We are of the opinion McLees' testimony was relevant to the issue of pain suffered by the victim, which was a crucial element of aggravating circumstance (5)(h): Whether the killing was especially heinous, atrocious or cruel. We observe further that McLees testified only as to medical facts, the pain involved in death by strangulation or suffocation, and not as to conclusions of law, whether the killing was especially heinous, atrocious or cruel. The latter determination was left for the jury. For these reasons we are of the opinion the court did not err in permitting McLees' testimony on this issue.
XXIII. WAS THE EVIDENCE SUFFICIENT TO SUPPORT THE CHARGED AGGRAVATING CIRCUMSTANCES?
We discuss individually the evidence of three of the four aggravating circumstances, omitting the circumstance of previous conviction of a crime of violence, which was examined under proposition XVIII.
1. Whether or not the murder was committed while the defendant was engaged in the commission of robbery and was committed for pecuniary gain, Mississippi Code Annotated, § 99-19-101(5)(d), (f): Evidence supporting this circumstance was set out in the statement of facts of this opinion: e.g., the open safe door, the absence of money on Gurley's premises, and Frank, Sr.'s asking his older son for "the money" as the Cabellos were leaving Corinth.
2. Whether the murder was committed in an especially heinous, atrocious or cruel manner, § 99-19-101(5)(h): Dr. McLees testified in part that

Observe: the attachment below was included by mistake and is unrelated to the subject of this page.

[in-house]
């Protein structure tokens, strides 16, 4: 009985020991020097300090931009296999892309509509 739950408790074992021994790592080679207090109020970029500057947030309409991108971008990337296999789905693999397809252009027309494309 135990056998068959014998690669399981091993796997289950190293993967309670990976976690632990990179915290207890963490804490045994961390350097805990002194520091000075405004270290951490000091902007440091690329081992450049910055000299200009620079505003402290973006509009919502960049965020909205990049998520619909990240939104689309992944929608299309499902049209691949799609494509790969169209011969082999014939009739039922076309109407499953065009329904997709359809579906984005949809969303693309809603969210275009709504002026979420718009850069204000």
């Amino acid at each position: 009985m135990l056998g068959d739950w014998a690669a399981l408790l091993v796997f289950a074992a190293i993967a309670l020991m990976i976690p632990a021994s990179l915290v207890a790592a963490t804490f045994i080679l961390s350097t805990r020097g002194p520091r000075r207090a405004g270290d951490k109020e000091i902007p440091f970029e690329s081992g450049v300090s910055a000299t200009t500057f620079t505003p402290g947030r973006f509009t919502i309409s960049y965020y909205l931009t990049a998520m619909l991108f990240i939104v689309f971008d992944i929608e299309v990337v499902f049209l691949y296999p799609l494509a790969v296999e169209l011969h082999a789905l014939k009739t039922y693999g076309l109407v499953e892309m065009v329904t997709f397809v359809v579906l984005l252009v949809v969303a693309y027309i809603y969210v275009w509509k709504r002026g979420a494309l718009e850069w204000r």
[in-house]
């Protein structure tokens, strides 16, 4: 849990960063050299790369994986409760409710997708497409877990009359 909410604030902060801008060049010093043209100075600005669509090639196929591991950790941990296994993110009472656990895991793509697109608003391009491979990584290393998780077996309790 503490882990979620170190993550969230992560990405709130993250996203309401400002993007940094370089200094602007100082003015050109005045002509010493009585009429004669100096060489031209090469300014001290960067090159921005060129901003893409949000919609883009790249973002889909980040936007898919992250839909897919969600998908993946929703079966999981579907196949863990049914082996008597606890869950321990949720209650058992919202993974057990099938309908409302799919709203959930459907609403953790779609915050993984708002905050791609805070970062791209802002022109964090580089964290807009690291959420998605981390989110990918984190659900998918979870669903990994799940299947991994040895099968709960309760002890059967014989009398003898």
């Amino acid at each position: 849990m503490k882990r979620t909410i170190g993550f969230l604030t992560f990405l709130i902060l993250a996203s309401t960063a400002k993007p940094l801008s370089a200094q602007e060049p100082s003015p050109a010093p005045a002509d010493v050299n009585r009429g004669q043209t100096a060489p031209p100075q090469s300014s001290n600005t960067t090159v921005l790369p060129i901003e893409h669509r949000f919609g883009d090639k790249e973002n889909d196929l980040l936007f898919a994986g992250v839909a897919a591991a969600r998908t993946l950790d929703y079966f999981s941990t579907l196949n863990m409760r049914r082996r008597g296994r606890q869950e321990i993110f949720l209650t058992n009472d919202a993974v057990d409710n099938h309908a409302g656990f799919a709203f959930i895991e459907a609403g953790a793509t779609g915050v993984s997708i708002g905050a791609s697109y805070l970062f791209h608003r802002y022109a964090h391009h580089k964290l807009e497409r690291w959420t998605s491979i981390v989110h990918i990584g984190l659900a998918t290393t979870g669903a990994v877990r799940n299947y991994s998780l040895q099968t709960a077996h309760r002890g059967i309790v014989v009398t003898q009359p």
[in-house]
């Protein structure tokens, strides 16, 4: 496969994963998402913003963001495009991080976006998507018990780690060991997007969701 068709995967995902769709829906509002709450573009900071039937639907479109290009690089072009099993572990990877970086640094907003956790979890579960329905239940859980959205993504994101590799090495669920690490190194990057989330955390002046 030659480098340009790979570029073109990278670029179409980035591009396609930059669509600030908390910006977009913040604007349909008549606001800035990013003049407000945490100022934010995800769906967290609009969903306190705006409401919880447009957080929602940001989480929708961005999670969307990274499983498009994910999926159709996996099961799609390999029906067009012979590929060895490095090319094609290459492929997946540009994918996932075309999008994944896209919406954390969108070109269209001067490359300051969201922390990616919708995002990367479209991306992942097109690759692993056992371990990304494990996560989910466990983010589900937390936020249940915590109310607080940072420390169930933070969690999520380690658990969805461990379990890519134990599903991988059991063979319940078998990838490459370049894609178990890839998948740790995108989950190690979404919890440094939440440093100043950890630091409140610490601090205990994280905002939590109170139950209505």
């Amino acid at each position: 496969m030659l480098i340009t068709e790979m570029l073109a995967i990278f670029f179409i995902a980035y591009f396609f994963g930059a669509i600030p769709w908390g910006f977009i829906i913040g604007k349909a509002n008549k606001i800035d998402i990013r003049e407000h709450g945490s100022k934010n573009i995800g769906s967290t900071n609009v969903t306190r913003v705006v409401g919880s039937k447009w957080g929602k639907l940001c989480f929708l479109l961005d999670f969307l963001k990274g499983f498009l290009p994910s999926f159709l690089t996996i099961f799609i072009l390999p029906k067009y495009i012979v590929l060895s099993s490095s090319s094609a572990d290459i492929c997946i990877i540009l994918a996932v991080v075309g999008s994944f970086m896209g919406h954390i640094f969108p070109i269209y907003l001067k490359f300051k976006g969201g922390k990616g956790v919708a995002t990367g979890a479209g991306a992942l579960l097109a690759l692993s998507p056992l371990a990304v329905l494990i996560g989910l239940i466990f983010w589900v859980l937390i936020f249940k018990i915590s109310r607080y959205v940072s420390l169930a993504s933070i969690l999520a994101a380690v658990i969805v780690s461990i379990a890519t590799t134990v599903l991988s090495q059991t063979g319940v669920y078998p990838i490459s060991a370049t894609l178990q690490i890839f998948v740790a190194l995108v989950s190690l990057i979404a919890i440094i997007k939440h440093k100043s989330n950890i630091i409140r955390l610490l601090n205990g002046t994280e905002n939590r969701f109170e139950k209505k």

This is the most painful way to die that I know of that you can die, short of burning to death . . . you are conscious, you are struggling. He obviously was struggling, he had cuts all over his hands, scrape marks where he was trying to get the tape off and the larnyx had been crushed. I suppose that what makes it so horrible to me is that it takes a period of time, three to five minutes before you lose consciousness.
Dr. McLees also testified that before losing consciousness a person who is being suffocated or strangled would experience "horror." Additionally, there would have been "excruciating" pain associated with Gurley's crushed larnyx.
3. Whether the murder was committed for the purpose of avoiding or preventing the detection and lawful arrest of the defendant, § 99-19-101(5)(e): The record reveals Frank, Sr. cursed Rico, his young son, for having told Gurley where the Cabellos were staying. Thereafter Frank, Sr. attempted to remove fingerprints from the motel room. At this time the Cabellos' belongings were packed into the Mustang. These facts along with other circumstances of the crime in our opinion support a reasonable inference that "a substantial reason for the killing was to conceal the identity of the killer or killers or to `cover their tracks' so as to avoid apprehension and eventual arrest . . ." Leatherwood v. State, 435 So.2d at 651. Therefore the submission of this aggravating circumstance to the jury was proper.
Based on these facts our opinion is the aggravating circumstances enumerated in Instruction S-1 were properly submitted to the jury.